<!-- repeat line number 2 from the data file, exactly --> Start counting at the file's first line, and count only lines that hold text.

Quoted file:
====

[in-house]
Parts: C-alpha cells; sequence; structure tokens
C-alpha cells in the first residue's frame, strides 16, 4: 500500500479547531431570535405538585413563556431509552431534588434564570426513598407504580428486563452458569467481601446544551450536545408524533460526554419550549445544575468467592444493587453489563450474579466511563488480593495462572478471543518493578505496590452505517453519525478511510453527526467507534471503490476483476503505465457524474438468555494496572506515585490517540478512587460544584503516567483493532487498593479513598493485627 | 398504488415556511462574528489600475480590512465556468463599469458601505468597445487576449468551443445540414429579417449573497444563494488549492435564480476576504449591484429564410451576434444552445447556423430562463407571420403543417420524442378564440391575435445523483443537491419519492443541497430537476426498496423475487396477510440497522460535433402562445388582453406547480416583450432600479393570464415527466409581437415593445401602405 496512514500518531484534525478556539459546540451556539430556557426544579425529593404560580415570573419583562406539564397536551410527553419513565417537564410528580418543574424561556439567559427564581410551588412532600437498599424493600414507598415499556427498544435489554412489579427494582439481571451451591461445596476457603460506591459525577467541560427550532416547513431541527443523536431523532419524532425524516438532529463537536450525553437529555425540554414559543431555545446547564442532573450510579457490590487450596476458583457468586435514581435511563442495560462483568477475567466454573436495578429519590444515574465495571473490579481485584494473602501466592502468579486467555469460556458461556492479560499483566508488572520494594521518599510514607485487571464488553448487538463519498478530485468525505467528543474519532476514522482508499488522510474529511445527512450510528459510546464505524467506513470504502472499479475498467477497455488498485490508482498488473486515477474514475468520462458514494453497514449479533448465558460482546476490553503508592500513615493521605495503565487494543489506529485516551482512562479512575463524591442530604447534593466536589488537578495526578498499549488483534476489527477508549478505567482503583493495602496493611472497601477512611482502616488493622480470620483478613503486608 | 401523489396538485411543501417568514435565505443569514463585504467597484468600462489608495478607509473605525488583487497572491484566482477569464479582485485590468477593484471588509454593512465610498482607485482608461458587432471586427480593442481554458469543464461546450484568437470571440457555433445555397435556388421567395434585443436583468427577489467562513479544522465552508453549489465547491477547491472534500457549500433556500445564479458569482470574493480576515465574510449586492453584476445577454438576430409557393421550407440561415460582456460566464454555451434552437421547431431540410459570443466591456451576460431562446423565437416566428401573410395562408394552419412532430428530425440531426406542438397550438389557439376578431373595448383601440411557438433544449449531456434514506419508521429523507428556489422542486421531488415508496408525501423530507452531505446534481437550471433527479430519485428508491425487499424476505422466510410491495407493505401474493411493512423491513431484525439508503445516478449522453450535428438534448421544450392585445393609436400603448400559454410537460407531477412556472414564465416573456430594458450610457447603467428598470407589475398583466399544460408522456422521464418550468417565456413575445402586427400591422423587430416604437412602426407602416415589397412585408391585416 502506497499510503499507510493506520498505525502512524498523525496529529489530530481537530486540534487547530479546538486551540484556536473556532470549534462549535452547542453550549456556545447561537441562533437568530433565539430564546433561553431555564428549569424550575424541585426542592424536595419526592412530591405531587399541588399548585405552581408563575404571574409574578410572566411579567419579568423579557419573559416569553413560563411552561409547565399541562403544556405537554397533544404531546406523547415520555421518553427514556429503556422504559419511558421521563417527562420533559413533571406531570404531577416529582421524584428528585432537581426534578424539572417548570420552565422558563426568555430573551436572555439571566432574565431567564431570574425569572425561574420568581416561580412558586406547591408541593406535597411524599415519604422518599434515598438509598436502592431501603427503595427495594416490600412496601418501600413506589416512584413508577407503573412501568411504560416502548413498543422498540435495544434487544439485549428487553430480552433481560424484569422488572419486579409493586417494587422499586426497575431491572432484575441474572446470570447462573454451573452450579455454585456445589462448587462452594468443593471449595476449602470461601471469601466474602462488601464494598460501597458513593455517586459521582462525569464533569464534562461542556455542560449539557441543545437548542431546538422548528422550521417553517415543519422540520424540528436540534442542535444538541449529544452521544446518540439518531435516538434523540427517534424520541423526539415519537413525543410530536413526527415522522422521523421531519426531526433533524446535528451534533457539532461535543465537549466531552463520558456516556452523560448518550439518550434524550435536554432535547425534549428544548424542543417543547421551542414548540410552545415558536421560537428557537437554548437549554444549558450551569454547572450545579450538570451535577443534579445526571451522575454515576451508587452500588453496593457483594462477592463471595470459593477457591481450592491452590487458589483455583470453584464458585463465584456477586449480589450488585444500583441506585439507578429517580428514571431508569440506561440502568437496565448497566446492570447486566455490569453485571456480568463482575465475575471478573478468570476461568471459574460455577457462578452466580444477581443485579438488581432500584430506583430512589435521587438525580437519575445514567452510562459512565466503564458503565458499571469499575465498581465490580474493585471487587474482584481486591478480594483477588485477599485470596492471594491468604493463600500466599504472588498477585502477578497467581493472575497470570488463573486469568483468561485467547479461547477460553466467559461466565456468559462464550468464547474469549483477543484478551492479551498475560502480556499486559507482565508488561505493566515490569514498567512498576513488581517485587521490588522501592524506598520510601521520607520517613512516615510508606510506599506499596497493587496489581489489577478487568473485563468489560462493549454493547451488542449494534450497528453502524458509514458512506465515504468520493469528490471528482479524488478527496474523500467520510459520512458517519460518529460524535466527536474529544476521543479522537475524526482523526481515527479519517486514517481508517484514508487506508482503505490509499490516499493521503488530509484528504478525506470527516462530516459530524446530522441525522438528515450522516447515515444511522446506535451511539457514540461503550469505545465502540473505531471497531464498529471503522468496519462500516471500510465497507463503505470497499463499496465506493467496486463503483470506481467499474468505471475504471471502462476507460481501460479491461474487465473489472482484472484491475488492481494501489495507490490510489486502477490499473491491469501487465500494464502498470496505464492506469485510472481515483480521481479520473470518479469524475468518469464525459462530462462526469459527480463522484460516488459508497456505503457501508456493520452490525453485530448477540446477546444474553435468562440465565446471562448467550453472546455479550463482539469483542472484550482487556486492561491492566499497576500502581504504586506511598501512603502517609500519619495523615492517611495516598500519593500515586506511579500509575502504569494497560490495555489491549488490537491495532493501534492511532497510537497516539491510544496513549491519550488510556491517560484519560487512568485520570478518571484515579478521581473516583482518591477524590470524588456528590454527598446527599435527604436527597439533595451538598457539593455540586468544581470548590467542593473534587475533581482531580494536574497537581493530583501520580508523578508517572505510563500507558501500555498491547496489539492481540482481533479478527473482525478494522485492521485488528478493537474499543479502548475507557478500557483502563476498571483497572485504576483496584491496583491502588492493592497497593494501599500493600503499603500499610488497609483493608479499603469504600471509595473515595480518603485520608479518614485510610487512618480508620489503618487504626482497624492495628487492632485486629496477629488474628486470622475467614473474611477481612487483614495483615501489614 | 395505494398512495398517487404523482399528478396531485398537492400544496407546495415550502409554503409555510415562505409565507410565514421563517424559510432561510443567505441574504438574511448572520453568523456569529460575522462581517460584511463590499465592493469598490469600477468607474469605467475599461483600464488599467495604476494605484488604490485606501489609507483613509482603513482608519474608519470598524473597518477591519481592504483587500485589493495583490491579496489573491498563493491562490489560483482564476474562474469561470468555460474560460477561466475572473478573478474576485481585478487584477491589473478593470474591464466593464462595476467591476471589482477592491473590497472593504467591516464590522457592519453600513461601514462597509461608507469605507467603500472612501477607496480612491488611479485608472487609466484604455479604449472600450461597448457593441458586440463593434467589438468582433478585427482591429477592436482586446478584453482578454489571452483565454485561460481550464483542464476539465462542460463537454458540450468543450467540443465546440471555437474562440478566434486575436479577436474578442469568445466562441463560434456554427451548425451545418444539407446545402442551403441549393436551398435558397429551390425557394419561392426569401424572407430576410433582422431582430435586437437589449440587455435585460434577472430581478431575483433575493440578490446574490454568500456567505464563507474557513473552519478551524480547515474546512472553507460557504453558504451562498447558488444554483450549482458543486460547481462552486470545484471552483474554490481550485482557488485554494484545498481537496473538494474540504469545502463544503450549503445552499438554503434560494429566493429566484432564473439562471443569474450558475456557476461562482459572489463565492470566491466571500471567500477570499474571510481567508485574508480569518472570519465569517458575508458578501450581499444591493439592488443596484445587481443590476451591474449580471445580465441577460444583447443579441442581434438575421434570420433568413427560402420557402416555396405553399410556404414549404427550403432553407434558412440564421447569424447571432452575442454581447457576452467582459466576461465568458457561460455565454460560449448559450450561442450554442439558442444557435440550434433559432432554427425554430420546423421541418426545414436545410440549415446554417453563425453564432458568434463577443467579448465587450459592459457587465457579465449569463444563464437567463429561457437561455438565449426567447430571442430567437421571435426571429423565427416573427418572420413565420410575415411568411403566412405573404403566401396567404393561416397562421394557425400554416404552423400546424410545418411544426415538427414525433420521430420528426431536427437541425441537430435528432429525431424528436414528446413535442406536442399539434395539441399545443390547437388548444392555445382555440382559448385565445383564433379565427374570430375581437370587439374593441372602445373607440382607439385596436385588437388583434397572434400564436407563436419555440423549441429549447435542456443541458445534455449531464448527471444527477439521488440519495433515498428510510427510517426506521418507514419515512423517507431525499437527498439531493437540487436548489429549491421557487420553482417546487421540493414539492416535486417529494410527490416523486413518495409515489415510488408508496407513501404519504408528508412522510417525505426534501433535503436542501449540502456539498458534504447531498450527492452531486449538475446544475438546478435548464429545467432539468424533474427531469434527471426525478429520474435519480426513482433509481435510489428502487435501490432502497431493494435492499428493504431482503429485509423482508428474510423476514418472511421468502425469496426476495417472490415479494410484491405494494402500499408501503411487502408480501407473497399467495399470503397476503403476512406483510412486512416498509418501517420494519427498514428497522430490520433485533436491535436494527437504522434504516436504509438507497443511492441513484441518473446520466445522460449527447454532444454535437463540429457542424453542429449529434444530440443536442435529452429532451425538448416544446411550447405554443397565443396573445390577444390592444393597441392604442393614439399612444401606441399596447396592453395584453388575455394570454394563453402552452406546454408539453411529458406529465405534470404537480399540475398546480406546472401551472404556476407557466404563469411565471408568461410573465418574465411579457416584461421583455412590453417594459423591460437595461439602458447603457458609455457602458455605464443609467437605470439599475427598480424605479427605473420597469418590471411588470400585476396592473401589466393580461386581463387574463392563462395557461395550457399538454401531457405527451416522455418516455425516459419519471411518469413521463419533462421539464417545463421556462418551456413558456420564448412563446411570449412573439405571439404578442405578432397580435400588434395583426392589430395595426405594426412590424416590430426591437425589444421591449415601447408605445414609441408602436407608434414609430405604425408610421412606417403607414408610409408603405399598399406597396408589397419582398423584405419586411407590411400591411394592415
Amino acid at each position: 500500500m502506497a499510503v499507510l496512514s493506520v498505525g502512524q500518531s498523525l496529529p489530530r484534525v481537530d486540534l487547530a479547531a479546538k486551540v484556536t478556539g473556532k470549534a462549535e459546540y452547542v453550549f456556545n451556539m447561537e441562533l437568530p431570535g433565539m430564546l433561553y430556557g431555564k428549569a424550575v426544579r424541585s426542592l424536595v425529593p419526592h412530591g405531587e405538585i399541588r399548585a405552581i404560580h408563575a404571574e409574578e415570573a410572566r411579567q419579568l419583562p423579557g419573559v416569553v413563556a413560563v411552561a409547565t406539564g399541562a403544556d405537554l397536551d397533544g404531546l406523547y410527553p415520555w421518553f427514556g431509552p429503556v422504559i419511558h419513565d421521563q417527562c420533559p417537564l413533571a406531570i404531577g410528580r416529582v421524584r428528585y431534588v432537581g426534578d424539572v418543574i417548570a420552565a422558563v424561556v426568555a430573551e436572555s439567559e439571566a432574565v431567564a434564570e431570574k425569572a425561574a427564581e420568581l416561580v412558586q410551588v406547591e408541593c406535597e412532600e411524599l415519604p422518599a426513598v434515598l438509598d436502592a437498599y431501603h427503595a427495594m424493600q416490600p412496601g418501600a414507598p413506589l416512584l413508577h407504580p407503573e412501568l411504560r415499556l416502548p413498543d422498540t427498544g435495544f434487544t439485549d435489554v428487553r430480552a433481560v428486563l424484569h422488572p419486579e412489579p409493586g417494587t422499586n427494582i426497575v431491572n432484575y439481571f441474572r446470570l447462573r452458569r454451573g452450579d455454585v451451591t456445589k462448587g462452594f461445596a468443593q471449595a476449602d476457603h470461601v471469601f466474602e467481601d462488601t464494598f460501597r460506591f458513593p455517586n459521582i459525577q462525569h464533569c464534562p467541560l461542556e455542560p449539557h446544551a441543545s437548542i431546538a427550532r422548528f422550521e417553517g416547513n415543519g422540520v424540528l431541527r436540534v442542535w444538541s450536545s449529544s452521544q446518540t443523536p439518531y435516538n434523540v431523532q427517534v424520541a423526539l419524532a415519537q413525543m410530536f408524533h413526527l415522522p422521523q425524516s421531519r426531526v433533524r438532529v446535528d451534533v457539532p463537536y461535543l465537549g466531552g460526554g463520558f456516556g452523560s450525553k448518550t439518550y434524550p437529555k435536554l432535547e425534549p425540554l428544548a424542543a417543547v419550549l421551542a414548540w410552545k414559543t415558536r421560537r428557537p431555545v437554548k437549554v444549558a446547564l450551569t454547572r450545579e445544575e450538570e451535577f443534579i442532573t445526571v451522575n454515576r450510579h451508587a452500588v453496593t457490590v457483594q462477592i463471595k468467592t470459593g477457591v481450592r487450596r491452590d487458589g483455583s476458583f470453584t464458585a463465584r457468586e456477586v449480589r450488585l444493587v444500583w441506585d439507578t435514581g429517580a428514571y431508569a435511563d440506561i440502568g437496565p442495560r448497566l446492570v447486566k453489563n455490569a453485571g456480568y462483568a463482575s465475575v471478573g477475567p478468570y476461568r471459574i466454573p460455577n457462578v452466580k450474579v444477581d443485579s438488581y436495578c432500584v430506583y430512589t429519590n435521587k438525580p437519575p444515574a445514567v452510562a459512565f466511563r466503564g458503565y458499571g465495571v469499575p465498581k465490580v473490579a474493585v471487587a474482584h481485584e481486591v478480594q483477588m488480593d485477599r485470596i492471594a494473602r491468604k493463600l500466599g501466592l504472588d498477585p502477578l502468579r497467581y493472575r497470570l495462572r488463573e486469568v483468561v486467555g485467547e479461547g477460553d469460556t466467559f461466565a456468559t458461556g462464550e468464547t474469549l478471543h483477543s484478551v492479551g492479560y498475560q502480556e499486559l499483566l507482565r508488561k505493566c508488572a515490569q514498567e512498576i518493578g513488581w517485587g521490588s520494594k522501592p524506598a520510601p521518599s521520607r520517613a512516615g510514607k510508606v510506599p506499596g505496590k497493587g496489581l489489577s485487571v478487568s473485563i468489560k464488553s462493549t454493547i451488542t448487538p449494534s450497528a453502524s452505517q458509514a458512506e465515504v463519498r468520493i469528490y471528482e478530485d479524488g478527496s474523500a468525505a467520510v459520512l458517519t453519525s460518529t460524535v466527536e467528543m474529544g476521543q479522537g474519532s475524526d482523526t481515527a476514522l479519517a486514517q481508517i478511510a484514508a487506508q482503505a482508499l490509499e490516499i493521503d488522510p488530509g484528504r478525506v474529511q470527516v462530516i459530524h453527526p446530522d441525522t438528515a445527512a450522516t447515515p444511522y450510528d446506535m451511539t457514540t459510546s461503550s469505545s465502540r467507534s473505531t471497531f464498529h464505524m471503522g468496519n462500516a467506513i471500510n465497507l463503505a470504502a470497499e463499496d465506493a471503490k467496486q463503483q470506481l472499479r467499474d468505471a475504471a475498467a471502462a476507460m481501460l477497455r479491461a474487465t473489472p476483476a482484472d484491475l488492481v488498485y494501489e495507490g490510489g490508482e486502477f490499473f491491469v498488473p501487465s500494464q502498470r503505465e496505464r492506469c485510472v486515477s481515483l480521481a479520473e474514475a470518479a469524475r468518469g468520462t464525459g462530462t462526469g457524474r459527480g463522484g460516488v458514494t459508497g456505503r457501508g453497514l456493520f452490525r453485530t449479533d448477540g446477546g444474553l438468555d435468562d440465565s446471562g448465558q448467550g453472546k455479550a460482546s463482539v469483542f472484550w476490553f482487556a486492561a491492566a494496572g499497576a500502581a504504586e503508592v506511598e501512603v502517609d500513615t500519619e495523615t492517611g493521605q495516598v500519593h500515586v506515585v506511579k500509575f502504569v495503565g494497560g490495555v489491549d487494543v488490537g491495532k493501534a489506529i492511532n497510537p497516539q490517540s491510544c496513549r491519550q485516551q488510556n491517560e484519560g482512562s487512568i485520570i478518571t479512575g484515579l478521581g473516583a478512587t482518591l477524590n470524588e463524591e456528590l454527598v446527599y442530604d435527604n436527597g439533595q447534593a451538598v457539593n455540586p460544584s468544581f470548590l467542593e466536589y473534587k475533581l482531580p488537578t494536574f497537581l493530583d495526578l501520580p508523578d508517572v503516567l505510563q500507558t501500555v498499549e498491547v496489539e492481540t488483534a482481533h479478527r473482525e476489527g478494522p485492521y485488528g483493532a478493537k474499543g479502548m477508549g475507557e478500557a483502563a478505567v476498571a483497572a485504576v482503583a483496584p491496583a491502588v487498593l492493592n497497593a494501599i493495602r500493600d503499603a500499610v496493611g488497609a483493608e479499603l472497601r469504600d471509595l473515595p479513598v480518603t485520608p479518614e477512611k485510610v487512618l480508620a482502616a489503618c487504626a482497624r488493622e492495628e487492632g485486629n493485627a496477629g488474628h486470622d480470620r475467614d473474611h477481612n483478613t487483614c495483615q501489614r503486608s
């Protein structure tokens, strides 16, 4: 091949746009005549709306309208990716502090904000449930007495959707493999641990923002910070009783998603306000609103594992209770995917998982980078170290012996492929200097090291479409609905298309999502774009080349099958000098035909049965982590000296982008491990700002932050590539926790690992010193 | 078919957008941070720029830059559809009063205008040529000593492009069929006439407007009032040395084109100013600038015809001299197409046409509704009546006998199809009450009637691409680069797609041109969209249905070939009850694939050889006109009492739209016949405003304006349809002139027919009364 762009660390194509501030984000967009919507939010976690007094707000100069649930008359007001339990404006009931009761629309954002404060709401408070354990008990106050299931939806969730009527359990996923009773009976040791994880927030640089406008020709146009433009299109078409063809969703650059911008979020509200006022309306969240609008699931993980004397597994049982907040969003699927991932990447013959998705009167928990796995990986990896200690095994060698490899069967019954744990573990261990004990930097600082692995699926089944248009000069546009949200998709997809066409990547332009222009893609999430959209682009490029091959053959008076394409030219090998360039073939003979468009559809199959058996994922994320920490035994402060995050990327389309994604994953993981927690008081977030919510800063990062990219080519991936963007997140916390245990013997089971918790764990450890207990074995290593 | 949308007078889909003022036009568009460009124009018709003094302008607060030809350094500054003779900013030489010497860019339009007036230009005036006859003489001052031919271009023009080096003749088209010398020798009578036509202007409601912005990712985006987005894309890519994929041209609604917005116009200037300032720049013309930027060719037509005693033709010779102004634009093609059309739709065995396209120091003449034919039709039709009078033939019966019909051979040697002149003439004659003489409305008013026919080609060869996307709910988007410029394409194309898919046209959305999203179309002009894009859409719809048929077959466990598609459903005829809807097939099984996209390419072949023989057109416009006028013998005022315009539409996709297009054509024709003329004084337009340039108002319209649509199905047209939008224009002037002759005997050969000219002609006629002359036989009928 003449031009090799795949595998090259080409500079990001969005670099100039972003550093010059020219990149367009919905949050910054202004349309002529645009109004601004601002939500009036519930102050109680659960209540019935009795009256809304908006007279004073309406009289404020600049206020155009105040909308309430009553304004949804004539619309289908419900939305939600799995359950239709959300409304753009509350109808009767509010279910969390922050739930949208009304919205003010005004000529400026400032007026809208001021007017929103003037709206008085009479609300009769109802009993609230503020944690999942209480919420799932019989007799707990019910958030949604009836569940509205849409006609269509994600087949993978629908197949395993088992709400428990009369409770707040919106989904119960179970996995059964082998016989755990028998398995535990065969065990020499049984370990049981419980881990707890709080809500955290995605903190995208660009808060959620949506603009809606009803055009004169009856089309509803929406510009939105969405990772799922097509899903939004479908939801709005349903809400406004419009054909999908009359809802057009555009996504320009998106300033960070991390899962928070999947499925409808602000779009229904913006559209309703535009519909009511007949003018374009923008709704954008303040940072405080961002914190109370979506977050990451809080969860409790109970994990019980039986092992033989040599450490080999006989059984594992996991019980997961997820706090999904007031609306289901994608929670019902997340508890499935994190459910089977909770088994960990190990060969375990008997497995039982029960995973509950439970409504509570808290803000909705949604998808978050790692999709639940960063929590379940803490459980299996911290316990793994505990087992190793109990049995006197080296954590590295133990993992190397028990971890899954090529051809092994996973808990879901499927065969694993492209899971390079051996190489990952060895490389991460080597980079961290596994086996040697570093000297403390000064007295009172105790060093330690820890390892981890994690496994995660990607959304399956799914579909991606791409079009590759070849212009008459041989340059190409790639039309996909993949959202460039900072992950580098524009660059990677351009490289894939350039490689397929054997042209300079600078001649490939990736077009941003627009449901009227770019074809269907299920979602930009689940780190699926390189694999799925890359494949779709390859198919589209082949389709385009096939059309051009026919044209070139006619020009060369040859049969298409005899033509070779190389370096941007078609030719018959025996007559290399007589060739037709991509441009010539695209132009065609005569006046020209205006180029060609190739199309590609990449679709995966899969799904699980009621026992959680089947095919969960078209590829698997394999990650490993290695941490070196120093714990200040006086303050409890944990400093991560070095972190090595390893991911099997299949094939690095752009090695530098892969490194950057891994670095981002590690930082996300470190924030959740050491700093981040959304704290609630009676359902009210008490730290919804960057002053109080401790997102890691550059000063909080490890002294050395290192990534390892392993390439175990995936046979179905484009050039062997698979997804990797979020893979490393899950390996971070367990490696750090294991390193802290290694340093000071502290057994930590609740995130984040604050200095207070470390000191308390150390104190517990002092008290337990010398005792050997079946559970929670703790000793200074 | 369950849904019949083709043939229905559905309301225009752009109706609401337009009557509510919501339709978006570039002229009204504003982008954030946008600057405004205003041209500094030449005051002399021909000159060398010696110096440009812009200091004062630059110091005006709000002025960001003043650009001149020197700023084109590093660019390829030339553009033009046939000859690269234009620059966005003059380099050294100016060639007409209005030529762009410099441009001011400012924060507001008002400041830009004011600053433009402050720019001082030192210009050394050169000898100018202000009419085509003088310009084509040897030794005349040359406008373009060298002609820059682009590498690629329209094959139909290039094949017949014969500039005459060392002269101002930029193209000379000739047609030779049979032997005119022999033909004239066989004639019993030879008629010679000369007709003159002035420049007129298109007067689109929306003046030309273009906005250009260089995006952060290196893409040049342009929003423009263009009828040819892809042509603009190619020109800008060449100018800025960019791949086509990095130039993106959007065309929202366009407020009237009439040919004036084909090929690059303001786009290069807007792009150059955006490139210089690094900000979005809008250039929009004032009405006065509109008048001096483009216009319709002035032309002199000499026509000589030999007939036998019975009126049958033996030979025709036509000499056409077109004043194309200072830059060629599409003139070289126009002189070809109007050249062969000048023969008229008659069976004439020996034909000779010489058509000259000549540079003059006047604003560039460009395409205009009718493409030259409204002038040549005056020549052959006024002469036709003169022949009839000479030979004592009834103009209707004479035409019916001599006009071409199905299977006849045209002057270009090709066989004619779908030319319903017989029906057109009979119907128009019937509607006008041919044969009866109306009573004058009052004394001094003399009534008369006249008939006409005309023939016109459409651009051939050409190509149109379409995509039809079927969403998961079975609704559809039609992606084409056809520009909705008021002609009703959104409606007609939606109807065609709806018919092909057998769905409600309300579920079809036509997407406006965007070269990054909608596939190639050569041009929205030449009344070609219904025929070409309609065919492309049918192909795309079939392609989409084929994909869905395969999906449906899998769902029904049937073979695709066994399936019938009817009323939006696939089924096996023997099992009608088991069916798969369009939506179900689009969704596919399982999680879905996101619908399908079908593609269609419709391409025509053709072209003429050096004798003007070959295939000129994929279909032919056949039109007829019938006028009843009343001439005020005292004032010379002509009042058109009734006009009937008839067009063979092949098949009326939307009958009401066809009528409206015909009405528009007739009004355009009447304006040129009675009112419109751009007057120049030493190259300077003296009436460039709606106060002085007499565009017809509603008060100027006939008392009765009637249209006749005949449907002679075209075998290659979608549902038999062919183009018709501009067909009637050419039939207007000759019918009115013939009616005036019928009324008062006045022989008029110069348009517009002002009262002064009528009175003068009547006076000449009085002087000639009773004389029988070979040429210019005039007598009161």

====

Parts: C-alpha cells; sequence; structure tokens